In Bordeaux, researchers were rushing to build up stocks of parent fish and set up artificial reproduction methods in an attempt to produce sturgeon fry. This objective was met on 25 june 2007 at the Cemagref fish station in St-Seurin-sur-l’Isle, in the Gironde area.
Sturgeon fry under close surveillance
The parent's are part of the sturgeon stock created from young fish born in the mid 1990s and kept in captivity since that time. After more than 10 years of daily care and effort on the part of the research team, a female (Francine, born in 1994 and weighing 8.5 kg) and two males (Justin, born in 1984, 24 kg, and Emile, born in 1994, 17.6 kg) provided slightly more than 11,000 larvae.
Depending on how successful these early-stage fish are, very fragile until they begin taking on food, and limited by the mother's weight and young age, this first reproduction should provide a few thousand fry.
Part of these fish are expected to reinforce the two stocks in captivity as part of the species’ preservation and restoration programme in Europe: one in France (the Cemagref fish station at St-Seurin-sur-l’Isle) and the other in Germany (the Freshwater Institute of Berlin). Depending on the success rearing these fry, the remainder should be released into the wild in the Garonne and Dordogne rivers, undoubtedly at the beginning of September, to sustain the wild population whose numbers are currently at their lowest.Towards other artificial reproduction to stimulate reimplantation of the species
The sturgeon in captive stocks, progressively built up since the mid-1990s, are now approaching sexual maturity. This first success in artificial reproduction of the European sea sturgeon, from fish reared in captivity, demonstrates the soundness of this solution. It compensates the absence of any natural reproduction since 1994, given the rarity of parent fish returning to the rivers for reproduction. There is now reasonable hope that the coming years will see the release of sufficiently abundant numbers to boost this last world population of the species.Partners united in a single objective: restore and protect the species
Work is currently coordinated by the WWF France within a consortium grouping (in addition to the scientific organazations) public institutions of the EPIDOR basins (the Dordogne river basin), SMEAG (the Garonne river basin) and SMIDDEST (the Gironde estuary) and the CNPMEM (National Committee for Marine Fishery and Marine Fish Rearing).
Efforts have been made to raise awareness to this situation, aiming notably at preserving the habitats used by this species and at limiting accidental capture,conditions indispenable to the restoration of the population. This work has finally benefitted from the involvement of professional and institutional organazations of the maritime and continental fisheries sector, environmental protection groups, and specific groups working towards preserving sturgeons.Maximum level of protection for the European sea sturgeon
Marie Signoret | alfa
Invasive Insects Cost the World Billions Per Year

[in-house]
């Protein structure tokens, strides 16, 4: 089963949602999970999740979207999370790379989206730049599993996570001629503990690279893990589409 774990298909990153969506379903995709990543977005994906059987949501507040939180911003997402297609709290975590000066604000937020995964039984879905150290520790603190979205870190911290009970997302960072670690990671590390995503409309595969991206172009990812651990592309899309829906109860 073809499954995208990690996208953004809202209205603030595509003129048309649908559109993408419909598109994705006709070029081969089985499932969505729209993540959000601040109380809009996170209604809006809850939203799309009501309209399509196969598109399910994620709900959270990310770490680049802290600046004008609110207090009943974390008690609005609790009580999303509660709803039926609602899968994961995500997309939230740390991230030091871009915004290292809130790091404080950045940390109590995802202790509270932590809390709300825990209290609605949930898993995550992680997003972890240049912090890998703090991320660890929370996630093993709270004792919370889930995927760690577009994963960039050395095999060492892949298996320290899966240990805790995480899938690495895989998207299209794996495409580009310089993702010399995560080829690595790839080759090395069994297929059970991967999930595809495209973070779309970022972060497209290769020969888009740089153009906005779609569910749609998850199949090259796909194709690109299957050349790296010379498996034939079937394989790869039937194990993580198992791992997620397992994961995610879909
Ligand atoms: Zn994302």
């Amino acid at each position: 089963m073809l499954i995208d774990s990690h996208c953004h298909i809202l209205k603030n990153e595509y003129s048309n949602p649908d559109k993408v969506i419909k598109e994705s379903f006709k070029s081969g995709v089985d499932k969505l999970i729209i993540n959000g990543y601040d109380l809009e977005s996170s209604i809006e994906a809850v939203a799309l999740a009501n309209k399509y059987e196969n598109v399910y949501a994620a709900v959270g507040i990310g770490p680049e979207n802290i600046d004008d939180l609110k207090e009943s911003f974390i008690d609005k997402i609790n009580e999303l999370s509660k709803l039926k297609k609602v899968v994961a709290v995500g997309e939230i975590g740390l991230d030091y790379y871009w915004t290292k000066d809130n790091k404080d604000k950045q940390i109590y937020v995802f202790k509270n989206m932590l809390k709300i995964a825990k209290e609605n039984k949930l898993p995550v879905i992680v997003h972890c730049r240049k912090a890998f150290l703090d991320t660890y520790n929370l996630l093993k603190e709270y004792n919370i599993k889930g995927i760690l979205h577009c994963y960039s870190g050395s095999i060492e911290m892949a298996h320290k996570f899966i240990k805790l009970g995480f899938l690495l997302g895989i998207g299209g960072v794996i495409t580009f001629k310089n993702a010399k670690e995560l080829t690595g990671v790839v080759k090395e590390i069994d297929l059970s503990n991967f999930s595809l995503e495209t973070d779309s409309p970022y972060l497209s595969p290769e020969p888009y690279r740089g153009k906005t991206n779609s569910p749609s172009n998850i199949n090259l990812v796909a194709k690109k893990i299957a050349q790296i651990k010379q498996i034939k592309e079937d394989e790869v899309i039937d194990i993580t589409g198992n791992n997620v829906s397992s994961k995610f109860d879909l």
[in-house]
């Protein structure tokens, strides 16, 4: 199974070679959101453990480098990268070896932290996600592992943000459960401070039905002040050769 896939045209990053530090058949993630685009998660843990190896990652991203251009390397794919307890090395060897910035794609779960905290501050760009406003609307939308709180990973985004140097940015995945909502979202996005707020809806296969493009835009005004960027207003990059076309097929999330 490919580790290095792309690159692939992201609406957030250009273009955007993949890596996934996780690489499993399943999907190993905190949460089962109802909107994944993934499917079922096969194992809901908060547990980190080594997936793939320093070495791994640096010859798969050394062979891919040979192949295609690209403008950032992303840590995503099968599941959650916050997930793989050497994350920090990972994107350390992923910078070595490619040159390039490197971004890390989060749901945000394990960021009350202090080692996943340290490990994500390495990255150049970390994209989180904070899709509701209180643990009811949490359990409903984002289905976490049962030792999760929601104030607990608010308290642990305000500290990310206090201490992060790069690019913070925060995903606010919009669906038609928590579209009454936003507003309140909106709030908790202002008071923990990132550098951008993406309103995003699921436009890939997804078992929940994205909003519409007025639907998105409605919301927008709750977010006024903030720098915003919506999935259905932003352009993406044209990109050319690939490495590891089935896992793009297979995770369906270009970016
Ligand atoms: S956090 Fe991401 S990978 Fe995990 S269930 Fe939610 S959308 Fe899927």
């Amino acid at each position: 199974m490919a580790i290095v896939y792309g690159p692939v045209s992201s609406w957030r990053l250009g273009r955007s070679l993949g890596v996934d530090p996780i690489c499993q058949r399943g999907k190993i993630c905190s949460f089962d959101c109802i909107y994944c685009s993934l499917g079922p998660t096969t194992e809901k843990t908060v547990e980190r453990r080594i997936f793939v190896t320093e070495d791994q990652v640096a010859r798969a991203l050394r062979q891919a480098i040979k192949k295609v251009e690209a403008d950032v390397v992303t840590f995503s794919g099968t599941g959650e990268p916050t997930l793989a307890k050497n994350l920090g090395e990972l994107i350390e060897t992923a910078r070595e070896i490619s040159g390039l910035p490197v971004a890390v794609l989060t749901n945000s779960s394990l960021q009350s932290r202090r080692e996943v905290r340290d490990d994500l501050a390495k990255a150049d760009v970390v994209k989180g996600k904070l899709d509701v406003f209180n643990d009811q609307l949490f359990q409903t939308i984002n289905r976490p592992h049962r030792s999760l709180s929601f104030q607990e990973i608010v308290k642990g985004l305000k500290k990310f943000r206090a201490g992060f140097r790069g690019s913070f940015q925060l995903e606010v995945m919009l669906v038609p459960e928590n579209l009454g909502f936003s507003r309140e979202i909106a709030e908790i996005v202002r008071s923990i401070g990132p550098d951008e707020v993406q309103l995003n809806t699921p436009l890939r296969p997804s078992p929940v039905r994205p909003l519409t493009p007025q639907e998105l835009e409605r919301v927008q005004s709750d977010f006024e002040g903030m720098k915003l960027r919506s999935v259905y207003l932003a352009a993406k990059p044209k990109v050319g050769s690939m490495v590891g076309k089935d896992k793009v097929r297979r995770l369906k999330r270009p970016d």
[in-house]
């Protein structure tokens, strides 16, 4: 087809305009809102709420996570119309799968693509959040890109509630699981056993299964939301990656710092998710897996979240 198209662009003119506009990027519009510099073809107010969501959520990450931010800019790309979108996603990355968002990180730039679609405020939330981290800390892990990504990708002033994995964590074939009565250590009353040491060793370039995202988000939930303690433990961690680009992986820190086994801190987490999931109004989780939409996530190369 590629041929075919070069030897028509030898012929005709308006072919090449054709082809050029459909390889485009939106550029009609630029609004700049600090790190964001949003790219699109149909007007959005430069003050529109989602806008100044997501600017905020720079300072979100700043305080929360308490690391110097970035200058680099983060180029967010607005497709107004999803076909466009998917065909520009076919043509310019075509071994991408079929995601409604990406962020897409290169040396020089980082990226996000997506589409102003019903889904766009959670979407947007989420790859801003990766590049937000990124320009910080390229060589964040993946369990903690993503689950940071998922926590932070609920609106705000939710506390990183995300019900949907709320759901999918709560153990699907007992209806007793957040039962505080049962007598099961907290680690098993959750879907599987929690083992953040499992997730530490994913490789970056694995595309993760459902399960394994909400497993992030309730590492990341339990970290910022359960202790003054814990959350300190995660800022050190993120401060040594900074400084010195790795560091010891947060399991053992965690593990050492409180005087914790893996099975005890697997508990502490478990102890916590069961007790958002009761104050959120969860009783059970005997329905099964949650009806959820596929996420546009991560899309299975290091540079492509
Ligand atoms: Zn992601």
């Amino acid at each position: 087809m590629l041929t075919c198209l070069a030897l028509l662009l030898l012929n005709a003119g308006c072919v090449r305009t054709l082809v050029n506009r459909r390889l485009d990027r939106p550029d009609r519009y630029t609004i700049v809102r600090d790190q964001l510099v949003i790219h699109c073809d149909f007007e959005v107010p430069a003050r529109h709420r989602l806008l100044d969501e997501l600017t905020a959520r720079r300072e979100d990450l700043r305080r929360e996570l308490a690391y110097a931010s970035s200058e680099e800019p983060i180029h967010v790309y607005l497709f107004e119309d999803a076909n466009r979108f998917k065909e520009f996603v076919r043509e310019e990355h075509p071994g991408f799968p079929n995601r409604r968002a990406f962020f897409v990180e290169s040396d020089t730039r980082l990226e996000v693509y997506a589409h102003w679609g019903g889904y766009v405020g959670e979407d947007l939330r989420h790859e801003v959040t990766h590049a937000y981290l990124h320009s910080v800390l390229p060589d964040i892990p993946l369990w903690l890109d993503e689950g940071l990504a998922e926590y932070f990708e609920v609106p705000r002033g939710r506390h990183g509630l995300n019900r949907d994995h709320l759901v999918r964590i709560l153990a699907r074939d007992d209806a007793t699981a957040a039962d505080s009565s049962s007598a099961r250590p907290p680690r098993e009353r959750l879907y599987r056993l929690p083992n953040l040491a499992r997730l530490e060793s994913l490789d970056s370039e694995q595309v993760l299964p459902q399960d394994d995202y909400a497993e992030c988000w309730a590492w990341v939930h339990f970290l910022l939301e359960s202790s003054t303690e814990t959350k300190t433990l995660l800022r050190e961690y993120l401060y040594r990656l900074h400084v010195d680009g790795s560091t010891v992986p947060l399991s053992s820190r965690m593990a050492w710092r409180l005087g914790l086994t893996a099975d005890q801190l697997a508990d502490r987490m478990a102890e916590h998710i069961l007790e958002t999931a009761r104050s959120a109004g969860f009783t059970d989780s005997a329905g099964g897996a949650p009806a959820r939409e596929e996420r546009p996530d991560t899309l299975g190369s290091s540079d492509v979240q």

04.10.2016 | University of Adelaide
Malaysia's unique freshwater mussels in danger
27.09.2016 | The University of Nottingham Malaysia Campus
Physicists from the University of Würzburg have designed a light source that emits photon pairs. Two-photon sources are particularly well suited for tap-proof data encryption. The experiment's key ingredients: a semiconductor crystal and some sticky tape.
So-called monolayers are at the heart of the research activities. These "super materials" (as the prestigious science magazine "Nature" puts it) have been...
Ultrafast lasers have introduced new possibilities in engraving ultrafine structures, and scientists are now also investigating how to use them to etch microstructures into thin glass. There are possible applications in analytics (lab on a chip) and especially in electronics and the consumer sector, where great interest has been shown.
This new method was born of a surprising phenomenon: irradiating glass in a particular way with an ultrafast laser has the effect of making the glass up to a...
Terahertz excitation of selected crystal vibrations leads to an effective magnetic field that drives coherent spin motion
Controlling functional properties by light is one of the grand goals in modern condensed matter physics and materials science. A new study now demonstrates how...
Researchers from the Institute for Quantum Computing (IQC) at the University of Waterloo led the development of a new extensible wiring technique capable of controlling superconducting quantum bits, representing a significant step towards to the realization of a scalable quantum computer.
"The quantum socket is a wiring method that uses three-dimensional wires based on spring-loaded pins to address individual qubits," said Jeremy Béjanin, a PhD...
In a paper in Scientific Reports, a research team at Worcester Polytechnic Institute describes a novel light-activated phenomenon that could become the basis for applications as diverse as microscopic robotic grippers and more efficient solar cells.
A research team at Worcester Polytechnic Institute (WPI) has developed a revolutionary, light-activated semiconductor nanocomposite material that can be used...
14.10.2016 | Event News
14.10.2016 | Event News
12.10.2016 | Event News
28.10.2016 | Power and Electrical Engineering
28.10.2016 | Physics and Astronomy
28.10.2016 | Life Sciences